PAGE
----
A new agency within Student Government (SG) aiming to support students undergoing the student conduct process is expecting to offer services to all three campuses starting Oct. 1.
Bulls Student Advisors (BSA) will provide advisers who understand the intricacies of the student conduct process for free to, upon request, accompany students during formal hearings and help them understand their rights.
“When students are in the student conduct process, they’re told they’re potentially in trouble with the university,” said junior political science major and BSA Director Sam Rechek. “That’s not something you really share, even with your semi-close friends. So, students could benefit from a support system during that process.”
Students charged with minor violations of the student code of conduct, such as on-campus underage alcohol possession, property damage and failure to comply are eligible for having their cases taken by staff advisers, who can participate in all aspects of hearing proceedings and speak for their client upon request, but may not testify on behalf of the student.
However, the BSA won’t take cases for students who are charged with more severe offenses, such as stalking, sexual assault and domestic violence, according to Rechek. The advisers will instead guide them to the appropriate office within the university, such as the Center for Victim Advocacy, student legal services or the Ombuds Office.
An office in the SG suite of the Marshall Student Center has been reserved for the BSA, as well as a formal budget of $35,000, supplied by SG’s unrestricted reserves fund. The budget covers the wages for staff positions and office supplies, such as computers, pamphlets, signs and other promotional items to share with the student body.
Students from other campuses have the option to be advised over Microsoft Teams or travel to the Tampa campus for in-person support.
Established in spring 2021, the BSA was spearheaded by Rechek after attending a conference in November 2019 and interacting with students from different universities with a similar agency in place.
Inspired by their efforts, Rechek helped the Senate write a bill proposing the agency, which was signed by former Student Body President Claire Mitchell on March 15. Rechek was then selected for the director position by SG Lieutenant Governor Kiara Brooks in June.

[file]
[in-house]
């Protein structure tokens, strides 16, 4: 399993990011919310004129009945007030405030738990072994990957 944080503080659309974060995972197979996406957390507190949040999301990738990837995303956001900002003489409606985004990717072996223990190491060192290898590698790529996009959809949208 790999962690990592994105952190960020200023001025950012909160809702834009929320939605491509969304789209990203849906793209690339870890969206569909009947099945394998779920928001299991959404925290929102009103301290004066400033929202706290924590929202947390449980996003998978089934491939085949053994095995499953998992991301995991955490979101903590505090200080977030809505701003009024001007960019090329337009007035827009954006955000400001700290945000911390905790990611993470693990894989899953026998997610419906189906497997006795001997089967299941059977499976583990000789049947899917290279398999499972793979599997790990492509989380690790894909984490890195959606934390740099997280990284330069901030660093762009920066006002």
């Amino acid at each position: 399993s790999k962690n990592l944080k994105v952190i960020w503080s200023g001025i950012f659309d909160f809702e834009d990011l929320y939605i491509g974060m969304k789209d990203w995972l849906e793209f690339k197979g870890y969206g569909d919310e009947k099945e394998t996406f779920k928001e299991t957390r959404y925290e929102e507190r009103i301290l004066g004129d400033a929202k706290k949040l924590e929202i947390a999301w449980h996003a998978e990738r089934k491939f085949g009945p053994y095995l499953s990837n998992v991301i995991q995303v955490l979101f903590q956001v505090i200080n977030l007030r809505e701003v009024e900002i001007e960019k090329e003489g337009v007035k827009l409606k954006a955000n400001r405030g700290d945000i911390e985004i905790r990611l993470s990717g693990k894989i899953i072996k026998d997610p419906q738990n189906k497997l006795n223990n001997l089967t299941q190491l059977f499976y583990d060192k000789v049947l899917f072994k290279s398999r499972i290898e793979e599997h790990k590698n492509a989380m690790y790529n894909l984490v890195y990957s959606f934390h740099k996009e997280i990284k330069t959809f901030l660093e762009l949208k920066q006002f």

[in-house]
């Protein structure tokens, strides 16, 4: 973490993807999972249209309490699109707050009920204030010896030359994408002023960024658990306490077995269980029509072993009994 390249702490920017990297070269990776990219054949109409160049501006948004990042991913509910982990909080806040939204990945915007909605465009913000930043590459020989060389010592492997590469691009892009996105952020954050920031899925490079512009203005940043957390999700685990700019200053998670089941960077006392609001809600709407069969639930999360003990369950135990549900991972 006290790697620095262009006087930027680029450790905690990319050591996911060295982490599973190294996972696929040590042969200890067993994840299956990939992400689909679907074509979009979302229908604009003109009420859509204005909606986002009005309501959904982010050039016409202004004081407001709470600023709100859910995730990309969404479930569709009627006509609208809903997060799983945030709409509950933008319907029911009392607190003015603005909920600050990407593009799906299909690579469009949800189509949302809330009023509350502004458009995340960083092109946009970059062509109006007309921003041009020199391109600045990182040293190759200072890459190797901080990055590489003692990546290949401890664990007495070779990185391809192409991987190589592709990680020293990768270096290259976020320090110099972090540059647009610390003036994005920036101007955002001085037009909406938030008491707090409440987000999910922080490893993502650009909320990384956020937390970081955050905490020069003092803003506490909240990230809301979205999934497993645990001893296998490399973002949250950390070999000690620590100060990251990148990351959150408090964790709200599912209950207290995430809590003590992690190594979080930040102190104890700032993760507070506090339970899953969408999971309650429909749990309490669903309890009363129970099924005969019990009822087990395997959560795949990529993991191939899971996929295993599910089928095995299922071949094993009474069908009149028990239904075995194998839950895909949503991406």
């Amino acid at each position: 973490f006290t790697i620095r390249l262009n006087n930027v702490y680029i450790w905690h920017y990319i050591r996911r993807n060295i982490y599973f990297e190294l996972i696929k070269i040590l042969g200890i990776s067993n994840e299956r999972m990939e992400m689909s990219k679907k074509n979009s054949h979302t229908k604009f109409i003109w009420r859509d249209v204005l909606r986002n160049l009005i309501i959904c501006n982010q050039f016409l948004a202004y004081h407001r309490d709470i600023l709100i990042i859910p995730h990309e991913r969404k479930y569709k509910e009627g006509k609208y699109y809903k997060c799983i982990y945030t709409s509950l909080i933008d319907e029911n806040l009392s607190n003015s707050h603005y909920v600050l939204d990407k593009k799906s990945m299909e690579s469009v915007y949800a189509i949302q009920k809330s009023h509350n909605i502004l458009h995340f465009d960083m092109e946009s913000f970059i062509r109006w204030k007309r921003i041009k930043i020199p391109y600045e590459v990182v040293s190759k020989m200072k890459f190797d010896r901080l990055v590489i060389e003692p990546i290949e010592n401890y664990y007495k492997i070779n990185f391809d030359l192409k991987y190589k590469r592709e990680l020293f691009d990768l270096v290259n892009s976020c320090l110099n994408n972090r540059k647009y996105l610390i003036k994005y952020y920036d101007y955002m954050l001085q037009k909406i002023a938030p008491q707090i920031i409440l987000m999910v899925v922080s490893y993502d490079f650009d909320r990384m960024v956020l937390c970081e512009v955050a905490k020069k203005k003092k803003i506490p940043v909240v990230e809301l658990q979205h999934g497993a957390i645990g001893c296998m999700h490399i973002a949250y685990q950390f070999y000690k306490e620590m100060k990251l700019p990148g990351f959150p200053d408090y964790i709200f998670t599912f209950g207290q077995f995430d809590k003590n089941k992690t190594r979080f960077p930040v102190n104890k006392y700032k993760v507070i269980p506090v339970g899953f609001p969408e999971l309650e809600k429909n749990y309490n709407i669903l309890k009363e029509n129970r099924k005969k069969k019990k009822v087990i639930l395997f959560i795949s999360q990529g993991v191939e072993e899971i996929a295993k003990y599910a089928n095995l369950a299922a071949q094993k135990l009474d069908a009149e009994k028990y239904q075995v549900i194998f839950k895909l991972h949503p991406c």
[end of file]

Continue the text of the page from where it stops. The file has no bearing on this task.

“[The students I met at the conference] told me that their agencies were helping students and fulfilling a niche,” said Rechek. “They found there was this need to provide students with support during an unfamiliar and stressful time, and I thought it was a really good idea to promote ethical behavior on campus and inform students of their rights and wanted to replicate it.”
No agency like the BSA existed prior to its establishment. When students are informed of their inclusion into the student conduct process, they will be notified that their case can be taken by a staff adviser who is familiar with the student code of conduct and the rights it grants students. Prior to the formation of the BSA, advisers for formal hearing were typically parents or friends, according to Rechek.
Other positions within the agency include the assistant director, who will oversee administrative functions such as training and storing student records, and two staff advisers, who will work with students within the student conduct process while their charges await resolution.
“I need to ensure that I and all the people that are brought on this staff are trained in all the necessary areas of the student conduct process,” said Rechek.
Once the final processes are complete and services are officially underway, the BSA will offer help for students across campuses. Rechek said he anticipates the day when the BSA’s services are finally offered.
“I’ve already been starting to get questions if we’re offering services yet, which is really exciting,” he said. “I keep having to tell them to wait until October, so I really have to make that happen.”